HOA Insurance v. Condominium Owner Insurance

HOA Insurance v. Condominium Owner Insurance. How CC&Rs can Affect Coverage Decisions and How a HOA can Help

By Rene’ Turner Sample, Esq.

Condominium Owner Insurance (COI) policies are designed to insure everything inside the condo, while recognizing the Home Owners’ Association (HOAs) are going to insure the common areas. Although the concept sounds simple, insurance companies are known for making things complicated and since HOAs are usually caught in the middle of the disputes between the COI company and the unit owner, this article will attempt to arm the HOA with the information they need to avoid the dispute, and if unavoidable, arm their unit owner with the information they need to fight their insurance company.

Coverage for the Unit Owner usually depends on the wording of the CC&Rs. COI policies typically rely on the language of the CC&Rs for determining what is being insured.  For example the standard Allstate COI Policy provides “We will cover items of real property pertaining directly to your residence premises which are your insurance responsibility as expressed or implied under the governing rules of the condominium.” This type of insuring language is purportedly intended to ensure the unit owner isn’t forced by the HOA to pay twice for the same coverage, once with the HOA dues and then again when they purchase their own policy. Whatever the intent, this language puts the COI claims adjuster in the position of reviewing the CC&Rs for each claim to determine whether he/she interprets those particular CC&Rs as making the claimed loss the unit owner’s “insurance responsibility as expressed or implied under the governing rules of the condominium.”  With every set of CC&Rs and governing documents being different, and every claims adjuster having different training, workloads and intent, this type of insuring language leads to many inappropriately delayed and/or denied claims, with the COI claims adjuster often instructing the unit owner to seek reimbursement from the HOA.  It should be noted it is uncommon for insurance companies selling such COI policies to review the CC&Rs and/or “governing documents” prior to selling the coverage to the unit owner, and therefore the unit owner typically has no idea what their COI company interprets as being covered until the unit owner makes a claim.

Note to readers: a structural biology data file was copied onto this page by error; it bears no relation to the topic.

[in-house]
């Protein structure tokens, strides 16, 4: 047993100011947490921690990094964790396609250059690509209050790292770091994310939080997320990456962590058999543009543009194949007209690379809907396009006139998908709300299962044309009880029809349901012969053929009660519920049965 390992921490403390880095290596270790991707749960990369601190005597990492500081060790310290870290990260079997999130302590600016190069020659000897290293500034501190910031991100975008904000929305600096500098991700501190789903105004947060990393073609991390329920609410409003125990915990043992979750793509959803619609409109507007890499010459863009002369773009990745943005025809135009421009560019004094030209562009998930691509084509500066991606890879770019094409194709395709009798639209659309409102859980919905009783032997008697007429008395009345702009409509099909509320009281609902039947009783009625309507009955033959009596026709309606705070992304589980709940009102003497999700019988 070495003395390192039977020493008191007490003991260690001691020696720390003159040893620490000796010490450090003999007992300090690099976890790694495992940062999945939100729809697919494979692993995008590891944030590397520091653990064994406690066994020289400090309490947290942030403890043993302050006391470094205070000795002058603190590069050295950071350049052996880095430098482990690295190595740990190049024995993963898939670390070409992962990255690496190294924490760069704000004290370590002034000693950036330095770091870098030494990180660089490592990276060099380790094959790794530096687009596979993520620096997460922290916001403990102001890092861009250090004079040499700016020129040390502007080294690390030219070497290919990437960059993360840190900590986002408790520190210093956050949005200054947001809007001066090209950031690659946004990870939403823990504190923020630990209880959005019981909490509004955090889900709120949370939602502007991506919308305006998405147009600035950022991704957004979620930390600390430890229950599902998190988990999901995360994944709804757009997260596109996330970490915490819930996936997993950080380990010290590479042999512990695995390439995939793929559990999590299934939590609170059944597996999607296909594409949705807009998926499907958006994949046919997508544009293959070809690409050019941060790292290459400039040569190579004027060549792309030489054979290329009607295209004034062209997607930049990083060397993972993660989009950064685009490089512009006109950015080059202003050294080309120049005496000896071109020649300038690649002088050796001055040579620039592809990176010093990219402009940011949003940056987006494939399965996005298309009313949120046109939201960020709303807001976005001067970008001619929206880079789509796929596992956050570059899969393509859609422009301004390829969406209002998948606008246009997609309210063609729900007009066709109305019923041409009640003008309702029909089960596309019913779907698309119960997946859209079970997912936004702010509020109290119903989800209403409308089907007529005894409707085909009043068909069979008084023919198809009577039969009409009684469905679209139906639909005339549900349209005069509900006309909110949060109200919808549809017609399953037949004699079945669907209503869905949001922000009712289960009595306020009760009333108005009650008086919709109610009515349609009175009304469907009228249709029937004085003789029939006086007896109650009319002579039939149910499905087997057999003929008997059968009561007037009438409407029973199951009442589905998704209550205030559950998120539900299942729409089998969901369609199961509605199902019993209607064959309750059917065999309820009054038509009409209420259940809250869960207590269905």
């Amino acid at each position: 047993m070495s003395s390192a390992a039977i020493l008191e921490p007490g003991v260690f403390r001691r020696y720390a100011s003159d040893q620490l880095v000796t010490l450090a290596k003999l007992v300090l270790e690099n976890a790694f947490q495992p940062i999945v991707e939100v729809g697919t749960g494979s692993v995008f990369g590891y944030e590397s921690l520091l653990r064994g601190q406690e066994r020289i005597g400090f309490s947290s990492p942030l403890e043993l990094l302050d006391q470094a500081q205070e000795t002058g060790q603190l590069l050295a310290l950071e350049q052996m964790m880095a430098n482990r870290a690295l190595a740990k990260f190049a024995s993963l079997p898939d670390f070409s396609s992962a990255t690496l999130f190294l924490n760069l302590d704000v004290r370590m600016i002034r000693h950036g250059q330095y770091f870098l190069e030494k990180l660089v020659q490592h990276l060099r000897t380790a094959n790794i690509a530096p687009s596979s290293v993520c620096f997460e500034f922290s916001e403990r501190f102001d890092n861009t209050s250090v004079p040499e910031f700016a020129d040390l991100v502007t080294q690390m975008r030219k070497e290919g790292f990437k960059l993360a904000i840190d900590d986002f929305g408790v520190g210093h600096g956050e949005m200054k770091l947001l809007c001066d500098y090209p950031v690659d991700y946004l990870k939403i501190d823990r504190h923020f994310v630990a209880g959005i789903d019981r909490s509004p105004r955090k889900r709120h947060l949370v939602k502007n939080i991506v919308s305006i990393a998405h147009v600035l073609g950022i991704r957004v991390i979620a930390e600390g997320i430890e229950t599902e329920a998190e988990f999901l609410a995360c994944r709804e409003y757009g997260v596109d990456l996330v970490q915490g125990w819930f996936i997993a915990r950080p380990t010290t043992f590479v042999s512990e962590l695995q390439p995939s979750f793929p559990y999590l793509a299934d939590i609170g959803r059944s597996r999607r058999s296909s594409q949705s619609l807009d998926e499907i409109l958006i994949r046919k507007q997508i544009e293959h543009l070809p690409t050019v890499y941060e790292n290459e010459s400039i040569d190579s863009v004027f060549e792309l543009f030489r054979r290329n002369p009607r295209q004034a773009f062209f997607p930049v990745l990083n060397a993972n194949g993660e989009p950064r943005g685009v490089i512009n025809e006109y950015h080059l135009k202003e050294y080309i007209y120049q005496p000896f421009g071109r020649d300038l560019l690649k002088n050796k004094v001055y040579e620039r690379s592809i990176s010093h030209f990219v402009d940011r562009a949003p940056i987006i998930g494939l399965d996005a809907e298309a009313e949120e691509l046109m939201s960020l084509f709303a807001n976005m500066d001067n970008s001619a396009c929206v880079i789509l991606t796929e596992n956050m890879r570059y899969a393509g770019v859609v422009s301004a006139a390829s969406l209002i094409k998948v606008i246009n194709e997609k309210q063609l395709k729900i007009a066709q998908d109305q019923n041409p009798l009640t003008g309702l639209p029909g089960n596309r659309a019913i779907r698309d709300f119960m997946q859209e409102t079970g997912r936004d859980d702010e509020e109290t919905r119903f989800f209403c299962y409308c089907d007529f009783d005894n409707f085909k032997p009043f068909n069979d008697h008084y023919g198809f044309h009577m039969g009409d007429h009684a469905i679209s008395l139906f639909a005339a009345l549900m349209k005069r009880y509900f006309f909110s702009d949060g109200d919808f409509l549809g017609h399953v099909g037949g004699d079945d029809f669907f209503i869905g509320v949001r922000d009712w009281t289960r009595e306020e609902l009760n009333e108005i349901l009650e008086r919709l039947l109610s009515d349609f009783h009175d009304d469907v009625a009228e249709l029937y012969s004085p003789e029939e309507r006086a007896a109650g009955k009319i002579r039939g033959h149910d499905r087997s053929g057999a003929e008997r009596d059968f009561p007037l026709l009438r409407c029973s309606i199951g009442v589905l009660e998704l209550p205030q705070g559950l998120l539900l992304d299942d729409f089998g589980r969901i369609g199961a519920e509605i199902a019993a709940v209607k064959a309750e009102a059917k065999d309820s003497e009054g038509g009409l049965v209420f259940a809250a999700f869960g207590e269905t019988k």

The easiest way to understand how to best assist your unit owners with these type of disputes is by tracking the handling of an exemplar claim by a condominium unit owner.

Smith is a unit owner at condominium complex managed by HOA. The CC&Rs provide the HOA shall purchase insurance to cover the common areas. The CC&R’s then provide the HOA  “may, but shall not be required to, purchase a blanket policy of insurance covering the residential improvements,” and notes “if the Board carries a policy of insurance on the residential improvements owned by the Owners, such policy shall not prejudice the right of an Owner to insure his or her property for his or her own benefits.”

The HOA also provided unit owners with an Insurance Disclosure Statement which set forth the blanket insurance they chose to purchase had a $5,000 deductible, but noted “even if a loss is covered, you many nevertheless be responsible for paying all or a portion of any deductible that applies depending on your governing documents. Association members should consult with their individual insurance broker or agent for appropriate additional coverage.”

Accordingly, Smith purchased her own COI policy with a $500 deductible, which on her limited income was the highest deductible she could risk. When Smith had $15,000 in water damage from a leak in a hot water valve coming out of the wall in her unit connecting to her washing machine, she made a claim to both the HOA’s blanket policy and her own COI policy.  The HOA blanket policy paid for the loss, less the $5,000 deductible. The claim adjuster for Smith’s COI company requested copies of the CC&R’s and “governing documents.” The claims adjuster reviewed the CC&Rs and determined since the CC&Rs did not specify who was to pay the deductible when the HOA policy covered a loss, then the HOA was responsible for paying the deductible. Smith’s COI company refused to pay the water restoration company the $5,000 balance owing, and told Smith to have the HOA pay it. The HOA refused to pay the deductible, and Smith afraid of being sent to collections and not knowing how to fight her insurance company, emptied her savings and paid the $5,000 bill.

Most HOA deductibles are in the $5,000-$10,000 range, which although may be financially devastating to a unit owner, is not enough in dispute to typically justify the expense of a lawyer.  Using the fact pattern above, here are some things a HOA should know to help avoid these disputes, and how to respond when the disputes comes to their Board meetings.